Monday, 4 August 2014

One hundred years on from the First World War's outbreak

Today marks the 100th anniversary of the day that Britain entered the First World War. There are of course many events across the country commemorating those who fought and died in the conflict, including here in Glasgow and further north in Inverness and Dundee - the BBC has the story at including news of the Lights Out campaign asking everyone in the UK to switch off their household lights from 22.00-23.00.

Many soldiers, including my wife's great uncle Martin Colleton of the 2nd Battalion of the Connaught Rangers, and my great uncle, Robert Currie of the CEF, were caught up as casualties and victims in the calamity of the war, and will be rightly commemorated. What you may hear very little about, however, are the stories of the civilians caught up in the turmoil of the war. By way of an example, August 4th 1914 not only saw Britain enter the war, it also saw the world of my family, resident in Brussels at the time, turn upside down in an instant - instigating a tragic series of events that ultimately led to the death in April 1916 of my great grandfather, a Belgian based, but Scottish born, civilian shopkeeper called David Hepburn Paton. This is my tribute, the story of David Paton, simply caught up in the wrong place at the wrong time -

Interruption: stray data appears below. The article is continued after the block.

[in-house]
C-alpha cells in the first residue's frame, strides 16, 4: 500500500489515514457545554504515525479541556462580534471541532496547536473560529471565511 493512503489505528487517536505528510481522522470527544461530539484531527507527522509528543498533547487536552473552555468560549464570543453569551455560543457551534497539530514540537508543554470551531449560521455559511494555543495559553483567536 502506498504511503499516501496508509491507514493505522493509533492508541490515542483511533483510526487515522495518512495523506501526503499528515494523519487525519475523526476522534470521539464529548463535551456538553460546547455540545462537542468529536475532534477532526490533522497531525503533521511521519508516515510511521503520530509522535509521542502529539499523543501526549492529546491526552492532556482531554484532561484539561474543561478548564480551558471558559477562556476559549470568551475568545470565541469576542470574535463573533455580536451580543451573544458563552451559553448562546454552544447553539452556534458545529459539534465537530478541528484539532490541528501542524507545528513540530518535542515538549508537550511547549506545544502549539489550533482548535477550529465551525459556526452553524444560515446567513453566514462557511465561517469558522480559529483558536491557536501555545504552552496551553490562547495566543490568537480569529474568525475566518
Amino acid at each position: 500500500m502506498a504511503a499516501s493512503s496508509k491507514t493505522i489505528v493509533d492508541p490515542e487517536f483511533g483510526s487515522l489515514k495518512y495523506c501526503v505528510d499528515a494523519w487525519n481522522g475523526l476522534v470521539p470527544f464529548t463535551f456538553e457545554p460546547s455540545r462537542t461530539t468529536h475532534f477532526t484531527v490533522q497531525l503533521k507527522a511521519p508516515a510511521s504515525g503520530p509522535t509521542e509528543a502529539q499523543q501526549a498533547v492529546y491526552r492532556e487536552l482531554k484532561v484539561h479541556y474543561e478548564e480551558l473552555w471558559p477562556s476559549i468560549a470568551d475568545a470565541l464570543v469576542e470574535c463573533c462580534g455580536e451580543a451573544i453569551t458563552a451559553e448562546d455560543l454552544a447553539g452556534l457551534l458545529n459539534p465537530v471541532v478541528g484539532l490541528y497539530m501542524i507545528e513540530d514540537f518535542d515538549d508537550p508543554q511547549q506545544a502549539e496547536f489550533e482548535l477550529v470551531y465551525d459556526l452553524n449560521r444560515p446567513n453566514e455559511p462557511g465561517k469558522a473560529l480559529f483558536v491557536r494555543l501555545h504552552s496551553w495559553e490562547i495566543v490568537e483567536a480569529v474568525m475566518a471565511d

The pictures below depict my great grandfather David Paton and my nan's brother, my great uncle, Corporal Robert Currie. May they, and Private Martin Colleton, rest in peace.



Now available for UK research is the new second edition of the best selling Tracing Your Family History on the Internet: A Guide for Family Historians, whilst my new book British and Irish Newspapers is also now out. And please consider purchasing the great new version of Caledonia by The Libations at 79p via - all profits go to help fund Scottish foodbanks

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